Jérémy Barande [CC BY-SA 2.0] via Wikimedia Commons
Tonight, Emmanuel Macron, the President of France, reiterated his tough position on the access of financial services to the EU market after Brexit, saying that there would be no special deal for the City.
Macron said that there could be “no differentiated access to financial services” for nations that are outside the European Union and that the United Kingdom would have to choose between the status quo of the Single Market or a Canada-style trade deal that has more restrictions.
The remarks were made during the first official visit to the United Kingdom of the French President since his election in 2017 Macron. He said that he was in the United Kingdom “neither to punish nor to reward.” He highlighted the “very strong human bonds” between both nations.
Theresa May, the British Prime Minister hosted Macron at Sandhurst, the officer training base of the military, in a move that is designed to emphasise joint defence efforts in what she described as the “enduring alliance between the UK and France.” PM May also promised extra funding amounting to £45m to border security to Calais.
According to Christian Noyer, the French finance chief, warnings regarding the impact of Brexit on the City have been overblown. This morning, he told the BBC: “I do believe that in any case, London will remain the most important financial centre.”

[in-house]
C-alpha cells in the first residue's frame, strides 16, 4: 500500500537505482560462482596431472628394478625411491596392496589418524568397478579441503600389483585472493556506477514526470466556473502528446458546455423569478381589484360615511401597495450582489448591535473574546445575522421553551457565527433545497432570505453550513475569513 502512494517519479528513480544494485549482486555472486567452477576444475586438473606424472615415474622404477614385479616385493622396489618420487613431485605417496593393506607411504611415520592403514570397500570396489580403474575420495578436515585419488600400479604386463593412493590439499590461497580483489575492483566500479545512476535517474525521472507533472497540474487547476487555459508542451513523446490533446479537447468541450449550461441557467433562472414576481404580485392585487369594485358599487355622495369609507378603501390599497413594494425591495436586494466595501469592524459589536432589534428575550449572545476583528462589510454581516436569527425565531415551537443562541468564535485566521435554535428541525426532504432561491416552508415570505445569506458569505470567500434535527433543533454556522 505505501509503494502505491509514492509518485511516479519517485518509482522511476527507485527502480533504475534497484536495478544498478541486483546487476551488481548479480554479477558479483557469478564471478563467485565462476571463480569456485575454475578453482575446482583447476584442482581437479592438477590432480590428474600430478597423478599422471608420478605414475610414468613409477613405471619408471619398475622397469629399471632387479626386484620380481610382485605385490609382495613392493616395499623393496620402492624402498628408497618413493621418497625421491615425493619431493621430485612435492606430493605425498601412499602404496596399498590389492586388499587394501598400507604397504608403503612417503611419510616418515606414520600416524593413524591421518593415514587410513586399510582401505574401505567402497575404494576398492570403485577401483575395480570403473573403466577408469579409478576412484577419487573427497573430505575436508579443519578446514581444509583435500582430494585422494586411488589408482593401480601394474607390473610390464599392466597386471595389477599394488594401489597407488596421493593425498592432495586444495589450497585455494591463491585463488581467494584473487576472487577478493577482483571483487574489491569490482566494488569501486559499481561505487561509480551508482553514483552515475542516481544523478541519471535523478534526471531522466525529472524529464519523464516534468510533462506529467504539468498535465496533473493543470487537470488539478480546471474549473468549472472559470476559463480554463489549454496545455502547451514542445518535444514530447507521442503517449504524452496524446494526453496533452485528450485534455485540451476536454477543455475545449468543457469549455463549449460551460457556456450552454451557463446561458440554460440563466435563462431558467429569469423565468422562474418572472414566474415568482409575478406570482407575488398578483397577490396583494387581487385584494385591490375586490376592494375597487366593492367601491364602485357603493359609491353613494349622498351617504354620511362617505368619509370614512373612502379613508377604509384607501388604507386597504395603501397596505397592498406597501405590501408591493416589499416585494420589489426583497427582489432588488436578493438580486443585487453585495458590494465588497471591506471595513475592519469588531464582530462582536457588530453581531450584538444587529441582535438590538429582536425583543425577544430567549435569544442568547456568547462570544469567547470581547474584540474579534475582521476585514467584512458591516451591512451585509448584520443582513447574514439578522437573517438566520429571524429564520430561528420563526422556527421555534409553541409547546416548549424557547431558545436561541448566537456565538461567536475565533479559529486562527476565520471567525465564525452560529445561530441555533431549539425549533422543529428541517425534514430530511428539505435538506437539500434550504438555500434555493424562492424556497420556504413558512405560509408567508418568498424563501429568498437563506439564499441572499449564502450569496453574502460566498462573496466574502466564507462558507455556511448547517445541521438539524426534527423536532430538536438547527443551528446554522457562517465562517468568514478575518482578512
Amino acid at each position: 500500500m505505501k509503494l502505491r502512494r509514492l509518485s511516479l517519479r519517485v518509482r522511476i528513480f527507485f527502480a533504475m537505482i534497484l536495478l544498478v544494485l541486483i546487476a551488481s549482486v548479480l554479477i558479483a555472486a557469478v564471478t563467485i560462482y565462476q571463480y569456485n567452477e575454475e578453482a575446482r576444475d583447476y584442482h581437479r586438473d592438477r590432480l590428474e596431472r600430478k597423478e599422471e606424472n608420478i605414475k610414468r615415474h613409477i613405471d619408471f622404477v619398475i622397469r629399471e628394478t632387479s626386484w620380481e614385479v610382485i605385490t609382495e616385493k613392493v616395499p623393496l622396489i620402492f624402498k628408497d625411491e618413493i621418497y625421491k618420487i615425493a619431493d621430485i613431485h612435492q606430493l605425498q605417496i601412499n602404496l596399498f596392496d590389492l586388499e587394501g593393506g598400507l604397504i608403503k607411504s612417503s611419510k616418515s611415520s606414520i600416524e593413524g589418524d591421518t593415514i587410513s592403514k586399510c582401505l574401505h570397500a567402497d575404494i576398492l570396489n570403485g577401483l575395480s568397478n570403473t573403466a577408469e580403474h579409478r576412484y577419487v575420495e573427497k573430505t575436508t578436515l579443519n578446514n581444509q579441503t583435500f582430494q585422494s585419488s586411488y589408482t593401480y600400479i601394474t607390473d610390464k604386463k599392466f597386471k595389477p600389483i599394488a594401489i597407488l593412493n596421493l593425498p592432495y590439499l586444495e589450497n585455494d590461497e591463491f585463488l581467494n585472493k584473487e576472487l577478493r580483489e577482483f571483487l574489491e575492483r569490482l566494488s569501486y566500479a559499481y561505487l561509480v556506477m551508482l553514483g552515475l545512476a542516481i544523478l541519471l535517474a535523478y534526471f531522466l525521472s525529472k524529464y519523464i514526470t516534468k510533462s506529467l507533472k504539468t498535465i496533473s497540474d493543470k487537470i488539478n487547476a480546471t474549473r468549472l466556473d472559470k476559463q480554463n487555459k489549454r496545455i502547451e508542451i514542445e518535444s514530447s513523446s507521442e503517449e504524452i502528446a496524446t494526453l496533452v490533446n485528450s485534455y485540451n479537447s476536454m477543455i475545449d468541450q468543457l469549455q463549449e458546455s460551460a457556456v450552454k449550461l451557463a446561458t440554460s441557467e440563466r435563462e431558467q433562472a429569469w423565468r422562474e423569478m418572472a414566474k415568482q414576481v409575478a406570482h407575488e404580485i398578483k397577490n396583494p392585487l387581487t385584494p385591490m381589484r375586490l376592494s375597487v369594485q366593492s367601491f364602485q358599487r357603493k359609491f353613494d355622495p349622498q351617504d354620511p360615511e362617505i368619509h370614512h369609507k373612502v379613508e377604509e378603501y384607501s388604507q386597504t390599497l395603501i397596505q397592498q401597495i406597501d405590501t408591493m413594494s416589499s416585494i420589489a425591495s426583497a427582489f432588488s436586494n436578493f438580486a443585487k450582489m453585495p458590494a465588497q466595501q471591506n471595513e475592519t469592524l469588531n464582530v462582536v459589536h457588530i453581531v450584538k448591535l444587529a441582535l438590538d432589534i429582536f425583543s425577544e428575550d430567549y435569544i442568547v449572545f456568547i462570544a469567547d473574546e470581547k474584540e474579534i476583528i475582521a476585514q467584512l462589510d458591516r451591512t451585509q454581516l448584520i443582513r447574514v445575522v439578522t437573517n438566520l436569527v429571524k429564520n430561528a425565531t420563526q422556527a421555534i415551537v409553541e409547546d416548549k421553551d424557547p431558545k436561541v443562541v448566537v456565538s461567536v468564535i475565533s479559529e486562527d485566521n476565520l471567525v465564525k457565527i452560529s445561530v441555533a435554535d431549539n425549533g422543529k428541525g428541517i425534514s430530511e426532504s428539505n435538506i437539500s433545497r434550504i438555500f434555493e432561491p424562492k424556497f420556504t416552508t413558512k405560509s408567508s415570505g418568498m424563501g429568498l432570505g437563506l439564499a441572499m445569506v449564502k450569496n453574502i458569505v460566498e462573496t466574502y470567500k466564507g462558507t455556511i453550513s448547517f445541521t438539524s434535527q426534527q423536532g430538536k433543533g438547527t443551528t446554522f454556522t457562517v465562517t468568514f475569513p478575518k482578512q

Noyer is formerly the governor of the Bank of France. He is now leading French efforts to convince banks to choose Paris as a location after Brexit. However, he said that even if London does manage to lose jobs “it is not a catastrophe for the City.”
His comments were echoed by Catherine McGuinness, the policy chair of the City of London Corporation. She said that the job losses would be at the lower end of earlier predictions which usually ranged from 3,000 to 75,000 people. However, she repeated her call for mutual market access for the financial services of the European Union and the United Kingdom.
“What we would really like to see is an ambitious free-trade agreement reflecting the fact that this country has always been an ambitious trading country, covering services as well as goods,” McGuinness told the BBC.
The City of London believes that jobs will be lost to existing global centres such as Hong Kong, Singapore, and New York rather than relocating to cities like Frankfurt or Paris, even though some jobs will transfer to the European Union in order to proceed with serving clients in the Single Market.